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Ariana Grande Isn't Labeling Sexuality After Convincing Internet She's Bisexual

The pop star sings "I like women and men" on the new track "Monopoly."

Ariana Grande is saying “thank u, next” to labeling her sexuality after fans were convinced she came out as bisexual because of a lyric in her new song. 

After dropping two albums within six months, the pop star is keeping everybody fed with a new single “Monopoly,” which arrived on Monday, and toasts to “friendship, freedom, protecting your energy and staying right in your bag,” according to the singer. 

The song is a collaboration with friend and artist Victoria Monét, who co-wrote the title track, as well as songs like “Needy” and “NASA” off Grande’s most recent album, “Thank U, Next.” 

Certain lyrics from the track indicating that Grande and Monét are bisexual leaked ahead of the single’s release, with some interpreting the song as the Grammy winner coming out. 

While Monét sings the line “I like women and men” by herself early in the song ― Grande punctuates the lyric with her distinctive “yuh” ― the pop star later sings the verse by herself, prompting fans to debate endlessly on social media about its implications.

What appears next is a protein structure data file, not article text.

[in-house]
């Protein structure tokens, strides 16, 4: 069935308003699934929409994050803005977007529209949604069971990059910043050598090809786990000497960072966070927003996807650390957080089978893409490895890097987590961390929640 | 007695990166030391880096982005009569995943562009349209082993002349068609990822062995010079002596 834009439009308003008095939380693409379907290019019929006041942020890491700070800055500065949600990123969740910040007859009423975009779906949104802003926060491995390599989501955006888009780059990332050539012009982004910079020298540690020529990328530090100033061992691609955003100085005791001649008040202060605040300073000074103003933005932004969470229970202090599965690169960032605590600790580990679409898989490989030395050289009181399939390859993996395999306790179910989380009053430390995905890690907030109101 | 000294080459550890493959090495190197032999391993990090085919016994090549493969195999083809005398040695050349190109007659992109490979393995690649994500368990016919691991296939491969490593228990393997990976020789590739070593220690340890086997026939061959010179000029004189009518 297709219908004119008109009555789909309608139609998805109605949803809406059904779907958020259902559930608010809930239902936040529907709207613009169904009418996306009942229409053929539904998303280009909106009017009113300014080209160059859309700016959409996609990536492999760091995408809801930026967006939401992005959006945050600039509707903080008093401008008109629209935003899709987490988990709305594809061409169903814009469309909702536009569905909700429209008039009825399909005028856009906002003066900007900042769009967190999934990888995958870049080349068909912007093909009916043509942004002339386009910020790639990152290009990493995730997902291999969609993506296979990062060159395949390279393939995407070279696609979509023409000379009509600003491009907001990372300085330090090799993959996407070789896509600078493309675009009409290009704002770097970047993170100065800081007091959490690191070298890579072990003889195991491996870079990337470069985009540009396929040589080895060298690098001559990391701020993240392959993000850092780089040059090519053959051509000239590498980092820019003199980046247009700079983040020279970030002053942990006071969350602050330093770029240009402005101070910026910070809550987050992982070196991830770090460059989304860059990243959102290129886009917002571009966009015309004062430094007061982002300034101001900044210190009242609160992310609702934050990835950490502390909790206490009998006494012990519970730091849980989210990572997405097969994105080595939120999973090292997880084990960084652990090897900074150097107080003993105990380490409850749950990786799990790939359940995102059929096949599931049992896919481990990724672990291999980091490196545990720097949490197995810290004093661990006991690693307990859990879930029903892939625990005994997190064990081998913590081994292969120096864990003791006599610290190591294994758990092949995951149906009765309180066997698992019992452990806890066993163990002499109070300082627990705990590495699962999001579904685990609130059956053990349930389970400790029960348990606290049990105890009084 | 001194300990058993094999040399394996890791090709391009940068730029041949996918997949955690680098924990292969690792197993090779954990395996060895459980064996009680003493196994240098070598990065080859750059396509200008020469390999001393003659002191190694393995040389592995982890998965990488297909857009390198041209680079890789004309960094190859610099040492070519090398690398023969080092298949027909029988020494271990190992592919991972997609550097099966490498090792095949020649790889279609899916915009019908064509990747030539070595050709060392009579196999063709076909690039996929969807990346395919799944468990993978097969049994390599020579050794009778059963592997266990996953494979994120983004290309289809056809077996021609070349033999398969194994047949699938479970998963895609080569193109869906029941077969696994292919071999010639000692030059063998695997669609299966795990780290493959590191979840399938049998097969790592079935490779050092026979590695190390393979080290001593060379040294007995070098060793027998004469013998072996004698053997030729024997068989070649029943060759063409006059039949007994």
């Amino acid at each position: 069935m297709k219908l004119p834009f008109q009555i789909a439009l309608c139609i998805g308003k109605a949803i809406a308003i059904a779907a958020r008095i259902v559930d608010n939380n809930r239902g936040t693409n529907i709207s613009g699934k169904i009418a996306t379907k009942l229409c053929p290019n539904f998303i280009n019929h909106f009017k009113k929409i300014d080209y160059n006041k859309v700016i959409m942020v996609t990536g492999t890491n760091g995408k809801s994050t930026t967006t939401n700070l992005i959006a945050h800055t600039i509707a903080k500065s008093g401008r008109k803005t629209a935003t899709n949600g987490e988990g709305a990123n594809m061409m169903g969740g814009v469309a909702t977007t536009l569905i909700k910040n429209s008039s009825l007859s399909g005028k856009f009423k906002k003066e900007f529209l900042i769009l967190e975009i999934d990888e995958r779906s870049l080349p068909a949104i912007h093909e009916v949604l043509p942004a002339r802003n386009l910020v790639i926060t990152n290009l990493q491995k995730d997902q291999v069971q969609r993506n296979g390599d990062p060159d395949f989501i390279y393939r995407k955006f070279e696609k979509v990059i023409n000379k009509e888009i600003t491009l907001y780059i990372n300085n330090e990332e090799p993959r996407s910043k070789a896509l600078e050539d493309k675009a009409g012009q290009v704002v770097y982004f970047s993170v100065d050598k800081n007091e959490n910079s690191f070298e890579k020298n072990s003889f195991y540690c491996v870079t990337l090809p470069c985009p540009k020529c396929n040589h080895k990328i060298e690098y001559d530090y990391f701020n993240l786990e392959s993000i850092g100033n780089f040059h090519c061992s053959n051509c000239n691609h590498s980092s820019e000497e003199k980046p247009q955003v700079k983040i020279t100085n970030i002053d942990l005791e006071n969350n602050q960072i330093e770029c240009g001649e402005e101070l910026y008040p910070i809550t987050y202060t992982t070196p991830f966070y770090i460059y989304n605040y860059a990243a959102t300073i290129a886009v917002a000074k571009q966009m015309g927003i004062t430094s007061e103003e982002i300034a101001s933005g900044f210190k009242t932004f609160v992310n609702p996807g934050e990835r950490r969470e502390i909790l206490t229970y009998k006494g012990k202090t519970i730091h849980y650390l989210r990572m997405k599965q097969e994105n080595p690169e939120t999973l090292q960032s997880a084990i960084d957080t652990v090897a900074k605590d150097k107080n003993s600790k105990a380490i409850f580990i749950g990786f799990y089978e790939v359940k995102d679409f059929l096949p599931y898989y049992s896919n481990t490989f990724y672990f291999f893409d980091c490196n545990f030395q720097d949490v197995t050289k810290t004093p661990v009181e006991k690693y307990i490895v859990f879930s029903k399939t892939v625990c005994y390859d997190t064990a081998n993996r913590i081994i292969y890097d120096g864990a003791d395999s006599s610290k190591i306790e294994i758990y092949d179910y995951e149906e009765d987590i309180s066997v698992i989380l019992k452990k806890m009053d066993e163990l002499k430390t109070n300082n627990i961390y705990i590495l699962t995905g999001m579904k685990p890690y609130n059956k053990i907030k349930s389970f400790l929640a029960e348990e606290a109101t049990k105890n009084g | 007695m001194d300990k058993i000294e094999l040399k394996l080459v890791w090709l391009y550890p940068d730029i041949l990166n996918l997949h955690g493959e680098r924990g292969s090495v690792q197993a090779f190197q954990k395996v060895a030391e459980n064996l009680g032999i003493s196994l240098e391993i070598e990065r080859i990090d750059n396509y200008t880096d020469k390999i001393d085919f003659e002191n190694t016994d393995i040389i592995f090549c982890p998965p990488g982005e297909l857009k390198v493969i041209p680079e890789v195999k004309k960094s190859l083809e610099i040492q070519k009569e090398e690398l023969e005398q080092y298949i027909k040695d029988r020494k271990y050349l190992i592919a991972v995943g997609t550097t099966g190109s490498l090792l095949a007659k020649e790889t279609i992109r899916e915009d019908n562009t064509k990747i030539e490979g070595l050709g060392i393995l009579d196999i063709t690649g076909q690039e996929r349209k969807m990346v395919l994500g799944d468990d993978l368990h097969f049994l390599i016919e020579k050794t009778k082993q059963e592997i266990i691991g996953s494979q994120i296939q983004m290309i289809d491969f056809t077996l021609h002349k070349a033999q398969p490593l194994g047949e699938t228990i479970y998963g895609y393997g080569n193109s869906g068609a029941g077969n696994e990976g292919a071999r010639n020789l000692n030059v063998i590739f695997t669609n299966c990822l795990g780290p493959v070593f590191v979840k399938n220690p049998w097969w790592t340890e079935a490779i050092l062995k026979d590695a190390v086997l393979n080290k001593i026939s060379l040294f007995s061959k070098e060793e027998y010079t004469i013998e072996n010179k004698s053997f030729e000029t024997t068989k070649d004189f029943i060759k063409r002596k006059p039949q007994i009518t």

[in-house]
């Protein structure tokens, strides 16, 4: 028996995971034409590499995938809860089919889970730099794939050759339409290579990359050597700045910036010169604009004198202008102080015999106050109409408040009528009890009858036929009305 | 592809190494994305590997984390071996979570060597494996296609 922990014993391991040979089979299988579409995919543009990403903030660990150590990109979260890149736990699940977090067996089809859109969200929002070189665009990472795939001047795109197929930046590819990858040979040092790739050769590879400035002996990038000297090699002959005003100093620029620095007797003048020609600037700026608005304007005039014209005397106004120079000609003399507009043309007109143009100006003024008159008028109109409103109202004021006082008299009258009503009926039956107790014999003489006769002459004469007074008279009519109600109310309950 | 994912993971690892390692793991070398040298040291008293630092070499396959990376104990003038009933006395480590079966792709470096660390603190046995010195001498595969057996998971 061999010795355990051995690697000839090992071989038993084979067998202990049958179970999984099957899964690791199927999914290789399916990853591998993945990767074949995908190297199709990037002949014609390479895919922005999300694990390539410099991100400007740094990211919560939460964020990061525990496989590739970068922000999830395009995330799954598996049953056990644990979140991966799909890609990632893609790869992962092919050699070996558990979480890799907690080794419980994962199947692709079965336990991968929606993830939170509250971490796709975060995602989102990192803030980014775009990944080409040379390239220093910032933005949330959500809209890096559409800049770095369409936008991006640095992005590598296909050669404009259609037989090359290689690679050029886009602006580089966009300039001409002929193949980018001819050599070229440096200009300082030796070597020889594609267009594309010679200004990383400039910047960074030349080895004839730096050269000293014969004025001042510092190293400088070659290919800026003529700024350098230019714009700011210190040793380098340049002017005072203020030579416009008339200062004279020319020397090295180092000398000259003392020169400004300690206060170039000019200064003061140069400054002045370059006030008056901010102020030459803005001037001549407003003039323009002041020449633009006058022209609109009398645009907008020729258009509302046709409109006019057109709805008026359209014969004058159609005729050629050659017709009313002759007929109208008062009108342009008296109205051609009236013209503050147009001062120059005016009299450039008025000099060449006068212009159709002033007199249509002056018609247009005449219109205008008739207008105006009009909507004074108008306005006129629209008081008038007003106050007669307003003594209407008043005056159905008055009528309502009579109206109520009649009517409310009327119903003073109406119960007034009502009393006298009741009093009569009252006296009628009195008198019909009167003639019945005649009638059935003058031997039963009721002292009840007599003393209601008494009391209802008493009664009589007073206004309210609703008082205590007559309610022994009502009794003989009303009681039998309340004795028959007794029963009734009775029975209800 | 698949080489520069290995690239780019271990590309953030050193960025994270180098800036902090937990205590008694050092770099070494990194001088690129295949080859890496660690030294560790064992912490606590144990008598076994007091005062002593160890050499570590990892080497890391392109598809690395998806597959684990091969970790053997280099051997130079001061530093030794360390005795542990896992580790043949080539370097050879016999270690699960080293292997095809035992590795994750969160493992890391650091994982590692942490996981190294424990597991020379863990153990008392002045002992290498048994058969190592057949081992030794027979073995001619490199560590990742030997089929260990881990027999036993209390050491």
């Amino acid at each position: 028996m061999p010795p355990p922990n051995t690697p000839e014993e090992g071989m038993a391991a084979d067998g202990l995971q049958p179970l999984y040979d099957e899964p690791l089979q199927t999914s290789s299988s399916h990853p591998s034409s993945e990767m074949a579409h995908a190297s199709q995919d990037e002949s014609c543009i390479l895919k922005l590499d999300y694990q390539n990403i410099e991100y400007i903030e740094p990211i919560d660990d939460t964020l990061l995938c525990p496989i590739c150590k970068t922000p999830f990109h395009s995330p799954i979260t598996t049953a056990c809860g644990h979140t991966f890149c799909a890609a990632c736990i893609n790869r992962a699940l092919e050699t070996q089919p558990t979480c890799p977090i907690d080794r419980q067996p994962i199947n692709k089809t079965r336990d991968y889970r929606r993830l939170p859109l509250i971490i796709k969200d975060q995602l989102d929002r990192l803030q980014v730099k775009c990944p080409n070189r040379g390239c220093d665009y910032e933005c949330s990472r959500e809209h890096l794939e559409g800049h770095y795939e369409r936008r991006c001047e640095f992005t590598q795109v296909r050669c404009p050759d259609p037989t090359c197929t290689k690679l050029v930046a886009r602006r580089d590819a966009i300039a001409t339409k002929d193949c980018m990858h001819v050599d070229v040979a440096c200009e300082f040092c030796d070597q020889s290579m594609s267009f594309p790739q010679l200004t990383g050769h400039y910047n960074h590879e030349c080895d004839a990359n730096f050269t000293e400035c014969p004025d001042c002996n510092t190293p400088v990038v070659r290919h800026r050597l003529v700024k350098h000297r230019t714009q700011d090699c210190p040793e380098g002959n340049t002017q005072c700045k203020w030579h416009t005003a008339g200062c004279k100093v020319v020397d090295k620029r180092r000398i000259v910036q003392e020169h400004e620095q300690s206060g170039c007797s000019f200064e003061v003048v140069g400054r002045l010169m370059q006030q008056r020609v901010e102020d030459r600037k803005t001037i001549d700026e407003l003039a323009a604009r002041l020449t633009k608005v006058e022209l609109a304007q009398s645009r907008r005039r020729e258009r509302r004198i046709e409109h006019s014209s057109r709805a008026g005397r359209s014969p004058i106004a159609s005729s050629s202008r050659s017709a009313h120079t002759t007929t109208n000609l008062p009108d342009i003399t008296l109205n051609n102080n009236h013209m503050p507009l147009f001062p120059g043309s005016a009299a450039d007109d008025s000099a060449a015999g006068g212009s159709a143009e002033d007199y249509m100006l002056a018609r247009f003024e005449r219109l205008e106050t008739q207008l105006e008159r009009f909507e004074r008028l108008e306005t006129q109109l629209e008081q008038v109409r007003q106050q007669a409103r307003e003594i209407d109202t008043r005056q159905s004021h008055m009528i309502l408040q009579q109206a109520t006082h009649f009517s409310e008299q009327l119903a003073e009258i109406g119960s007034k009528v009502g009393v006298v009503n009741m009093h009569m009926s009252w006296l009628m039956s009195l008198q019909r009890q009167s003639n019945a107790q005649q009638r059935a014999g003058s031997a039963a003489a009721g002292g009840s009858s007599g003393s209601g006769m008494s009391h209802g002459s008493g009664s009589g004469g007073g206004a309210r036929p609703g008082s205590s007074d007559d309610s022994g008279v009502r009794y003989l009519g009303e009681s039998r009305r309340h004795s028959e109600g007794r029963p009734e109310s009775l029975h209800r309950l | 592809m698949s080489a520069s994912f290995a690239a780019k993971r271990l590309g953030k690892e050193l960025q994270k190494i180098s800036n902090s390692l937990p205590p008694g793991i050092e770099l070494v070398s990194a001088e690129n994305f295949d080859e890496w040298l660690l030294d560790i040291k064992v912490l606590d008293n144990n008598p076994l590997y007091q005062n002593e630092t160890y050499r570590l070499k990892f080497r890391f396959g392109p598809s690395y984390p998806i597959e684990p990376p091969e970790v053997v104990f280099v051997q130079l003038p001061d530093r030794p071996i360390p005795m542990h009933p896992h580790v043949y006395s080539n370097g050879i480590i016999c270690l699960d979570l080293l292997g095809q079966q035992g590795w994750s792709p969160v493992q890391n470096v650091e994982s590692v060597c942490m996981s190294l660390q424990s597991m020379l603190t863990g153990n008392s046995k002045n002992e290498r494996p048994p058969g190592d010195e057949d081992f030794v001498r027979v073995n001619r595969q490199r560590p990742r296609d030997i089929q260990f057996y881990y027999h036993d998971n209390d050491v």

Monét, who’s opened up about her bisexuality before, seemed to confirm fans’ suspicions on social media in her response to a follower’s Instagram comment “IS SHE BI OR NAH.” 

“She said what she said,” the songwriter somewhat cheekily hit back. 

Grande eventually weighed in on the matter herself in response to a fan who said the singer “ain’t gotta label herself.”

“i haven’t before and still don’t feel the need to now ... which is okay,” Grande wrote.

Grande also liked a series of tweets from fans about how sexuality is fluid and why she shouldn’t feel pressured to come out. 

The timing of the song’s release is particularly noteworthy as Grande was met with criticism over headlining the Manchester Pride Festival from certain fans who believed a straight artist shouldn’t be the focus of a concert meant for the LGBTQ community.

The singer later defended herself against the backlash, explaining that she intends to “celebrate and support the community regardless of my identity or how my fans label me.” 

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